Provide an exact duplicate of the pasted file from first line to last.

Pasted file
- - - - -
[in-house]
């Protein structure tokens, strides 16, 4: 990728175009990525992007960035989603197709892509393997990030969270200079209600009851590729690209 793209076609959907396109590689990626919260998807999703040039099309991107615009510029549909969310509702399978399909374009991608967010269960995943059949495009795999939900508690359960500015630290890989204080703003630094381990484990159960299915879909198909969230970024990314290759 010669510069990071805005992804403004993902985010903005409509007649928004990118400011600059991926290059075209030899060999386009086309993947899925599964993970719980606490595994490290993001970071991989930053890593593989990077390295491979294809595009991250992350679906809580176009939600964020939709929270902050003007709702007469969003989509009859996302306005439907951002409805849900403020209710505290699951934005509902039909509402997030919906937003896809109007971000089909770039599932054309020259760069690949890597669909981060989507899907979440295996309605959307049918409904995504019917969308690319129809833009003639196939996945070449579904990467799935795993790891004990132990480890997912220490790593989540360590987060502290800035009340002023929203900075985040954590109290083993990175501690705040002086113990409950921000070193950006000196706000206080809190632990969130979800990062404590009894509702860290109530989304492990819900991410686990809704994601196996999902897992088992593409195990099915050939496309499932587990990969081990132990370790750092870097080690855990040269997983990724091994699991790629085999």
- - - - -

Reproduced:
[in-house]
């Protein structure tokens, strides 16, 4: 990728175009990525992007960035989603197709892509393997990030969270200079209600009851590729690209 793209076609959907396109590689990626919260998807999703040039099309991107615009510029549909969310509702399978399909374009991608967010269960995943059949495009795999939900508690359960500015630290890989204080703003630094381990484990159960299915879909198909969230970024990314290759 010669510069990071805005992804403004993902985010903005409509007649928004990118400011600059991926290059075209030899060999386009086309993947899925599964993970719980606490595994490290993001970071991989930053890593593989990077390295491979294809595009991250992350679906809580176009939600964020939709929270902050003007709702007469969003989509009859996302306005439907951002409805849900403020209710505290699951934005509902039909509402997030919906937003896809109007971000089909770039599932054309020259760069690949890597669909981060989507899907979440295996309605959307049918409904995504019917969308690319129809833009003639196939996945070449579904990467799935795993790891004990132990480890997912220490790593989540360590987060502290800035009340002023929203900075985040954590109290083993990175501690705040002086113990409950921000070193950006000196706000206080809190632990969130979800990062404590009894509702860290109530989304492990819900991410686990809704994601196996999902897992088992593409195990099915050939496309499932587990990969081990132990370790750092870097080690855990040269997983990724091994699991790629085999």